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Project

Public Safety Performance Project

America's prison population skyrocketed over the past few decades, largely as a result of state laws and policies that placed more offenders behind bars and kept them there longer.

But proven strategies are available that offer a better public safety return on taxpayer dollars. Pew works with states to advance data-driven, fiscally sound policies and practices in the criminal and juvenile justice systems that protect public safety, hold offenders accountable, and control corrections costs.

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Article

What Drove Expansion of the Corrections System, and How Can It Be Safely Reversed?

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Article

Since 2006, Pew has conducted national and state research chronicling the expansion of the American corrections system and the policies and practices that fueled the growth. The reports in this collection document the high cost to taxpayers and the low public safety returns of incarcerating many lower-level offenders. They also establish frameworks for reducing recidivism, moderating the time that offenders serve in prison, and improving the performance of other parts of the criminal justice system.

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Article

Research Examines What Works in State Criminal Justice Policy

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Most criminal justice research focuses on the effectiveness of programs that seek to reduce recidivism by changing offender attitudes and behavior. Pew’s research, in contrast, has targeted the laws and practices that control who goes to prison and for how long. The publications in this collection evaluate policies that have been frequent components of state reforms and identify several that are effective at reducing incarceration and reoffending rates simultaneously.

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Article

What Motivates Leaders in Criminal Justice Reform?

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Article

Effective sentencing and corrections reform requires leadership from the highest levels of government, people in local communities, and everywhere in between. This collection includes interviews with influential leaders who have played important roles in their states’ reform efforts.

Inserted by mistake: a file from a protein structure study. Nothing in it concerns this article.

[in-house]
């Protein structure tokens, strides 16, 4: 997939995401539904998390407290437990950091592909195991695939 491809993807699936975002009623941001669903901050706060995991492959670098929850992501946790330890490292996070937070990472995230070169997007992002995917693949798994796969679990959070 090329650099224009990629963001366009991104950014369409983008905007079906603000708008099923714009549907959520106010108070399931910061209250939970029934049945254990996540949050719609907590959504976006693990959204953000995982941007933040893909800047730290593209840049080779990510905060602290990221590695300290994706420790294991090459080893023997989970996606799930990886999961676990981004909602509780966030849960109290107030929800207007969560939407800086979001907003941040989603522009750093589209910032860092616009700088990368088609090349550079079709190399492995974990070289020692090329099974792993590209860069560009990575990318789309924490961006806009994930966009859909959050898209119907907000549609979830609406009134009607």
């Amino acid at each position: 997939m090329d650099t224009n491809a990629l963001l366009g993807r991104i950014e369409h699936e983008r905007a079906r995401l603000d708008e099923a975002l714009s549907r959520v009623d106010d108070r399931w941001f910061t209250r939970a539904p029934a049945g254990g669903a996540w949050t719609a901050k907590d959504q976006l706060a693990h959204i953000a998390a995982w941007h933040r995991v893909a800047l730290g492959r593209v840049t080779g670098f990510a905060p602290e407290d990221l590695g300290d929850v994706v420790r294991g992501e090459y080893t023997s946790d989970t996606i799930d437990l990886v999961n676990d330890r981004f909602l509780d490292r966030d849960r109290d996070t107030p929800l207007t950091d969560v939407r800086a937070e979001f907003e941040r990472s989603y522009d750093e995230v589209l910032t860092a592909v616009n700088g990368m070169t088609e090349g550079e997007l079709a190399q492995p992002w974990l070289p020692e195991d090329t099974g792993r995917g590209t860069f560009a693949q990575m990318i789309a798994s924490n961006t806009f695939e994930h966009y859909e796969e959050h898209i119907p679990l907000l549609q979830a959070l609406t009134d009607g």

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Article

Community Corrections Strategies Reduce Recidivism

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For every person in prison, roughly two people are serving their sentences on probation or parole at a fraction of the cost of incarceration.  Over the past 20 years, corrections professionals and researchers have identified a range of successful, community-based strategies that reduce the rate at which these individuals return to prison for new offenses or for breaking the rules of their supervision. These publications summarize some of the approaches that work to change the behavior of offenders and of the system that supervises them.

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The Public Strongly Supports Cost-Effective Alternatives to Incarceration

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The Public Strongly Supports Cost-Effective Alternatives to Incarceration

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Our Work

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13%

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The amount that the national incarceration rate declined from its peak in 2007 to 2015. Read More
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Louisiana corrections reform
Podcast

Reform in the Most Incarcerated State

Louisiana has the highest imprisonment rate in the U.S., but that may change as a result of comprehensive criminal justice reform passed this summer.

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Podcast

Louisiana has the highest imprisonment rate in the U.S., but that may change as a result of comprehensive criminal justice reform passed this summer. Through a tremendous bipartisan effort, state leaders passed a package of bills that aims to reduce crime and incarceration through innovative, evidence-based means. That includes steering less serious offenders away from prison, strengthening alternatives to incarceration, and removing barriers to success during re-entry to society. Terry Schuster of Pew's public safety performance project speaks with host Dan LeDuc about why this change was important and what its impact could be. For more information on public safety, listen to the episode “Less Incarceration, Less Crime” to find out what two leaders in South Carolina did to slow prison growth and make communities safer.

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